Fraser of Allander Institute analysis confirms real-terms cuts to Scotland’s Budget over next four years
The Fraser of Allander Institute held a post-Autumn Statement briefing today (November 25) at the University of Strathclyde.
The presentations from Director Graeme Roy and Head of Fiscal Analysis David Eiser outlined how the downward revision in growth forecasts following the UK’s decision to leave the EU was impacting upon the outlook for the public finances.
The analysis concludes that the Scottish Budget will be broadly flat in real terms between 2016-17 and 2017-18 (indeed, it will increase marginally) however, overall, the Scottish Government’s resource budget will fall by over 3% in real terms up to 2020-21.
This forecast is similar to that set out by George Osborne back in March, suggesting that the new Chancellor will continue with his predecessors plan to constrain public spending as he looks to tackle a weakening UK fiscal position and uncertain economic outlook.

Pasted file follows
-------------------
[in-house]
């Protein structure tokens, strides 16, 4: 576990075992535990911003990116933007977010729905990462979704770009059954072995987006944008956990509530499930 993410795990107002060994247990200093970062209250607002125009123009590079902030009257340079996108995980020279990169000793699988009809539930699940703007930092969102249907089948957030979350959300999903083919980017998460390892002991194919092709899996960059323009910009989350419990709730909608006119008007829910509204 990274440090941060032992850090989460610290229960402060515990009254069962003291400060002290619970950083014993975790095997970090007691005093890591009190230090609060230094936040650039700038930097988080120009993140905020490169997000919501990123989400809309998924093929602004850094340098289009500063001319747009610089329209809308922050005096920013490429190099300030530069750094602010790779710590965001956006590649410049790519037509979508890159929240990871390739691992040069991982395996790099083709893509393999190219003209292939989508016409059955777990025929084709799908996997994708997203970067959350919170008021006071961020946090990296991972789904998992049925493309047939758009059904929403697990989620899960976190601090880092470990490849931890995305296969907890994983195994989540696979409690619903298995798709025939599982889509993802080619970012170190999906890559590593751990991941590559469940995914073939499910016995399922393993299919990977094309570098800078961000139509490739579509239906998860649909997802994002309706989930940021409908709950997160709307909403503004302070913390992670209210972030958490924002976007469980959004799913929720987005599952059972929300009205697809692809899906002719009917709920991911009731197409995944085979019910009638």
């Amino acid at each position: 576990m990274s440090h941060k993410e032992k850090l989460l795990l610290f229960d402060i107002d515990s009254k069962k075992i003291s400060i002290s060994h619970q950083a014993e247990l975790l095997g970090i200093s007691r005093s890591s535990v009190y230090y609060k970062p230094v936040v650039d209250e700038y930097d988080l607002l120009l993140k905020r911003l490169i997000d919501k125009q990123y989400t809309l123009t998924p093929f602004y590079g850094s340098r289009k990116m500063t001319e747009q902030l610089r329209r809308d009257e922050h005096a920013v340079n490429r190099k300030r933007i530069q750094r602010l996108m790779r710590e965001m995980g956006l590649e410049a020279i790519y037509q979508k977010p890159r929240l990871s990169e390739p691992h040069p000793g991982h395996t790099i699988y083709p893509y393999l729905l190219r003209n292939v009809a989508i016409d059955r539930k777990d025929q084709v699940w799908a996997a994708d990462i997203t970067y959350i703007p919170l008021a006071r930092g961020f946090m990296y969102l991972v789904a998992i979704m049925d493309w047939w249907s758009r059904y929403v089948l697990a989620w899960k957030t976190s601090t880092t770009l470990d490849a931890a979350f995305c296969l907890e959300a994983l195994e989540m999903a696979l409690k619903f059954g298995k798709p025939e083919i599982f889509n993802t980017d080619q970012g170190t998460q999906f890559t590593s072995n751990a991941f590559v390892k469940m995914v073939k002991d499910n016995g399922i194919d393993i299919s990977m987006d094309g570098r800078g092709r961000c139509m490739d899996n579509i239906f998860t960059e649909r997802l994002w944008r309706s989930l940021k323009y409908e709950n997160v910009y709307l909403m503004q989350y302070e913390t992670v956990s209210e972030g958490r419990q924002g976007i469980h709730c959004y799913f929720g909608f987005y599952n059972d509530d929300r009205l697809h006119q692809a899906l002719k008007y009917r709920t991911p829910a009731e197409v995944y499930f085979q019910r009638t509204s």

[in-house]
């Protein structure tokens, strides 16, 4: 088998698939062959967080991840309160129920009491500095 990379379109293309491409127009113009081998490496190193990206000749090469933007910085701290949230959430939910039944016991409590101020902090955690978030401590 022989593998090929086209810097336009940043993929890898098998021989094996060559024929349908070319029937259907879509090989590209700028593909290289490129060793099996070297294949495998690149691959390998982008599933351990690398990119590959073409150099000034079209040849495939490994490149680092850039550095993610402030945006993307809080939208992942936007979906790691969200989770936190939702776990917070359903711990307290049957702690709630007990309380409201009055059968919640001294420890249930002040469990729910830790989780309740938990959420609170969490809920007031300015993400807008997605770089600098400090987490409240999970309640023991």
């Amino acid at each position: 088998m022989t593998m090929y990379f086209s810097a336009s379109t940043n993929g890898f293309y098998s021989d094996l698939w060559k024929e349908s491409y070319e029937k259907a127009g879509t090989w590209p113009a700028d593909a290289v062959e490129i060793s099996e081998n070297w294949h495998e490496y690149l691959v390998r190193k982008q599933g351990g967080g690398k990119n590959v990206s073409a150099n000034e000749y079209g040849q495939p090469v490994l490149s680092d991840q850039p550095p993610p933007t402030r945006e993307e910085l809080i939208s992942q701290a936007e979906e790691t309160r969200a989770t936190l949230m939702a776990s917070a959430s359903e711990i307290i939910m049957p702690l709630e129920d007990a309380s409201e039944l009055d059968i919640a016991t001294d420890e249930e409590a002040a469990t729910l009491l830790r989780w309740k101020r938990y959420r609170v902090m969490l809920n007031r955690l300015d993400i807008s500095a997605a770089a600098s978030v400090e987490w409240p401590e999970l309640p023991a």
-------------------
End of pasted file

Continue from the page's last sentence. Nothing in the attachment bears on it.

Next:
Given the Scottish Government’s existing spending commitments in key areas such as health and childcare, this implies a real terms cut in unprotected portfolios of between 10-14% (with the range depending upon how well Scottish tax revenues perform relative to equivalent revenues in the UK).
In contrast to the outlook for the resource budget, the Scottish Government’s capital budget will benefit from an £800 million boost to capital investment over the period to 2020-21. Coupled with the power to now borrow up to £450 million per year, this implies a significant increase in the overall amount the Scottish Government has available to spend on new roads, hospitals and schools.
Published: 25 November 2016